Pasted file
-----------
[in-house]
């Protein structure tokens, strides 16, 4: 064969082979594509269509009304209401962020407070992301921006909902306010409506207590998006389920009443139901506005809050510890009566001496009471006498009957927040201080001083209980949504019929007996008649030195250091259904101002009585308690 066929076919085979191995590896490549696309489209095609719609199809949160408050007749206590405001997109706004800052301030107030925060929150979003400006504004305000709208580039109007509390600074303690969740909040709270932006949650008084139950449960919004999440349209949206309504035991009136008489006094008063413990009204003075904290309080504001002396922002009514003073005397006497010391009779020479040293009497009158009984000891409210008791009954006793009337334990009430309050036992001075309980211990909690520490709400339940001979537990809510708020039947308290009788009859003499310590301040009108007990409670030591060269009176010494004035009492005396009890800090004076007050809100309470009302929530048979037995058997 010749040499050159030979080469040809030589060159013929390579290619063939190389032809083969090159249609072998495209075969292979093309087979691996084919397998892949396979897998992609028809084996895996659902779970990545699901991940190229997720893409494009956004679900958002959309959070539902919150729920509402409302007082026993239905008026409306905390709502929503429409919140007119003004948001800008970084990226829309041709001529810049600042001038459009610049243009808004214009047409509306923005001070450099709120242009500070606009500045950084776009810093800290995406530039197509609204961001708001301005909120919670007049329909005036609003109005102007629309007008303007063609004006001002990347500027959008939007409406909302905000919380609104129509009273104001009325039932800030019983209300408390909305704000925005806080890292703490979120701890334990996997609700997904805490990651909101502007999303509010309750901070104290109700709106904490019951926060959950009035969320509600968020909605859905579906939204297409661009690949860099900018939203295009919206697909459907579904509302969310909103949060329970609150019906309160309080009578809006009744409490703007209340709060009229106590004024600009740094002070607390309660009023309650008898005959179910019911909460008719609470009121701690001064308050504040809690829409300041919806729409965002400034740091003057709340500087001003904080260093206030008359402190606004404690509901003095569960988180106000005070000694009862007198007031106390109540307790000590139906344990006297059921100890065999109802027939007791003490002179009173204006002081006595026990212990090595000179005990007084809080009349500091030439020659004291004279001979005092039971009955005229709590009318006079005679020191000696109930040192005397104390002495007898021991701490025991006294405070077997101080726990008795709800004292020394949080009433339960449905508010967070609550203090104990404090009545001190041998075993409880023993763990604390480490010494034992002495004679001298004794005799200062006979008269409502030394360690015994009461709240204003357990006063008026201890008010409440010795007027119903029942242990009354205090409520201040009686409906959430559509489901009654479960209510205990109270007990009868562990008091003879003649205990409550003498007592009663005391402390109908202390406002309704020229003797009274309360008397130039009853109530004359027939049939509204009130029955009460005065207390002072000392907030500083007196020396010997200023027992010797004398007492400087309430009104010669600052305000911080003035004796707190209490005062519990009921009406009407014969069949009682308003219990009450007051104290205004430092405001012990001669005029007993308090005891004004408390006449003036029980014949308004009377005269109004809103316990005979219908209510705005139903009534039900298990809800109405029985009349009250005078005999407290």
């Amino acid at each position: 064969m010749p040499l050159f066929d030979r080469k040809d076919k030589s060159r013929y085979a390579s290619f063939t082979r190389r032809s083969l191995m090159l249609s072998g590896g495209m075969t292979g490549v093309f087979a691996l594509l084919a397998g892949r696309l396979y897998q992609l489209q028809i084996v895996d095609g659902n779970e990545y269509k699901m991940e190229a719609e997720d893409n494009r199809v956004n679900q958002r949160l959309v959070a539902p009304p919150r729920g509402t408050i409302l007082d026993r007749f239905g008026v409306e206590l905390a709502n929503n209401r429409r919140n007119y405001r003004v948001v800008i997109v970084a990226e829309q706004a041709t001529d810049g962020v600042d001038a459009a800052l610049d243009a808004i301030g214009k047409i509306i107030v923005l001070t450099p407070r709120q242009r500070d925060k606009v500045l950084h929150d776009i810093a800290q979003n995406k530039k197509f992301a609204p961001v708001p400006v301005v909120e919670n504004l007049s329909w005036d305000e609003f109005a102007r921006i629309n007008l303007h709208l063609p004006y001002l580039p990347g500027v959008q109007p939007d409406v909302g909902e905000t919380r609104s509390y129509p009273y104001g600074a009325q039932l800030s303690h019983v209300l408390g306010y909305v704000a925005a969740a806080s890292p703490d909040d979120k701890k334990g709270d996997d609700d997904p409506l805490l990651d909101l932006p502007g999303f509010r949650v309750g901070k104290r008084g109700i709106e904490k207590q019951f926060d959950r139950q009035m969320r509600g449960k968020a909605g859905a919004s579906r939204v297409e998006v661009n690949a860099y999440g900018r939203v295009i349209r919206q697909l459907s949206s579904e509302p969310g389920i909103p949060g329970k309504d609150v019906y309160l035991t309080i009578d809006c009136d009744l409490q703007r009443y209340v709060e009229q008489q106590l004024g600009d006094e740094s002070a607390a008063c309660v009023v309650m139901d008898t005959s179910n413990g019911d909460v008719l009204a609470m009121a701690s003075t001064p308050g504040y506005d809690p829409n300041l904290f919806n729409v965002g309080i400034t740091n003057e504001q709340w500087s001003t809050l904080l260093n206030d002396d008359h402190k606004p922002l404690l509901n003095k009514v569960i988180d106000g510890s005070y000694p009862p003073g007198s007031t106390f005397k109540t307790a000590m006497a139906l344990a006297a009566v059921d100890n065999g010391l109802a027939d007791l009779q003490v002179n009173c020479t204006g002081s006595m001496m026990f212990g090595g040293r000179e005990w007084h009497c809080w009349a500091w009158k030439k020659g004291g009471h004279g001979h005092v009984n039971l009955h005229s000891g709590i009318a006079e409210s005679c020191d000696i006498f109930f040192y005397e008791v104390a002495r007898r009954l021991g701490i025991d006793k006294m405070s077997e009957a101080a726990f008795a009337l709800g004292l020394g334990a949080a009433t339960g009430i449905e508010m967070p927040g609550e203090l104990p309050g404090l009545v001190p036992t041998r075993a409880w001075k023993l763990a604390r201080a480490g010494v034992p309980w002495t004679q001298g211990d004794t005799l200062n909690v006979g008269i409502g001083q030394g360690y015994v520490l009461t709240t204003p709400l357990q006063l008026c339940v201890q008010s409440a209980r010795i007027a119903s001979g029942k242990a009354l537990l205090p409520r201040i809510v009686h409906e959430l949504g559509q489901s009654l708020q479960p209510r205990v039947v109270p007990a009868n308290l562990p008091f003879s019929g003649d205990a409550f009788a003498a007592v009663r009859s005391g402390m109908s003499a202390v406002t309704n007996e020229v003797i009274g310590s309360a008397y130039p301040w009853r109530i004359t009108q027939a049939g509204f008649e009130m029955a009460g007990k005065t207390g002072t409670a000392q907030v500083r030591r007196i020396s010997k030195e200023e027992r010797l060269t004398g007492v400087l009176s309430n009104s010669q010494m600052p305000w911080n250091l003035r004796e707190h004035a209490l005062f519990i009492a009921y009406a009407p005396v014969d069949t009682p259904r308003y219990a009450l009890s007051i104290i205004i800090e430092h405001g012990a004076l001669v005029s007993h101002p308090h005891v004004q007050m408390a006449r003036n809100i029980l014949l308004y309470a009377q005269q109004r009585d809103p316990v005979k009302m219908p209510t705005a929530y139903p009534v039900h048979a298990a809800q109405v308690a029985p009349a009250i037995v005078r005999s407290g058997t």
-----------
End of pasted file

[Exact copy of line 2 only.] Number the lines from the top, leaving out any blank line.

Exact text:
């Protein structure tokens, strides 16, 4: 064969082979594509269509009304209401962020407070992301921006909902306010409506207590998006389920009443139901506005809050510890009566001496009471006498009957927040201080001083209980949504019929007996008649030195250091259904101002009585308690 066929076919085979191995590896490549696309489209095609719609199809949160408050007749206590405001997109706004800052301030107030925060929150979003400006504004305000709208580039109007509390600074303690969740909040709270932006949650008084139950449960919004999440349209949206309504035991009136008489006094008063413990009204003075904290309080504001002396922002009514003073005397006497010391009779020479040293009497009158009984000891409210008791009954006793009337334990009430309050036992001075309980211990909690520490709400339940001979537990809510708020039947308290009788009859003499310590301040009108007990409670030591060269009176010494004035009492005396009890800090004076007050809100309470009302929530048979037995058997 010749040499050159030979080469040809030589060159013929390579290619063939190389032809083969090159249609072998495209075969292979093309087979691996084919397998892949396979897998992609028809084996895996659902779970990545699901991940190229997720893409494009956004679900958002959309959070539902919150729920509402409302007082026993239905008026409306905390709502929503429409919140007119003004948001800008970084990226829309041709001529810049600042001038459009610049243009808004214009047409509306923005001070450099709120242009500070606009500045950084776009810093800290995406530039197509609204961001708001301005909120919670007049329909005036609003109005102007629309007008303007063609004006001002990347500027959008939007409406909302905000919380609104129509009273104001009325039932800030019983209300408390909305704000925005806080890292703490979120701890334990996997609700997904805490990651909101502007999303509010309750901070104290109700709106904490019951926060959950009035969320509600968020909605859905579906939204297409661009690949860099900018939203295009919206697909459907579904509302969310909103949060329970609150019906309160309080009578809006009744409490703007209340709060009229106590004024600009740094002070607390309660009023309650008898005959179910019911909460008719609470009121701690001064308050504040809690829409300041919806729409965002400034740091003057709340500087001003904080260093206030008359402190606004404690509901003095569960988180106000005070000694009862007198007031106390109540307790000590139906344990006297059921100890065999109802027939007791003490002179009173204006002081006595026990212990090595000179005990007084809080009349500091030439020659004291004279001979005092039971009955005229709590009318006079005679020191000696109930040192005397104390002495007898021991701490025991006294405070077997101080726990008795709800004292020394949080009433339960449905508010967070609550203090104990404090009545001190041998075993409880023993763990604390480490010494034992002495004679001298004794005799200062006979008269409502030394360690015994009461709240204003357990006063008026201890008010409440010795007027119903029942242990009354205090409520201040009686409906959430559509489901009654479960209510205990109270007990009868562990008091003879003649205990409550003498007592009663005391402390109908202390406002309704020229003797009274309360008397130039009853109530004359027939049939509204009130029955009460005065207390002072000392907030500083007196020396010997200023027992010797004398007492400087309430009104010669600052305000911080003035004796707190209490005062519990009921009406009407014969069949009682308003219990009450007051104290205004430092405001012990001669005029007993308090005891004004408390006449003036029980014949308004009377005269109004809103316990005979219908209510705005139903009534039900298990809800109405029985009349009250005078005999407290």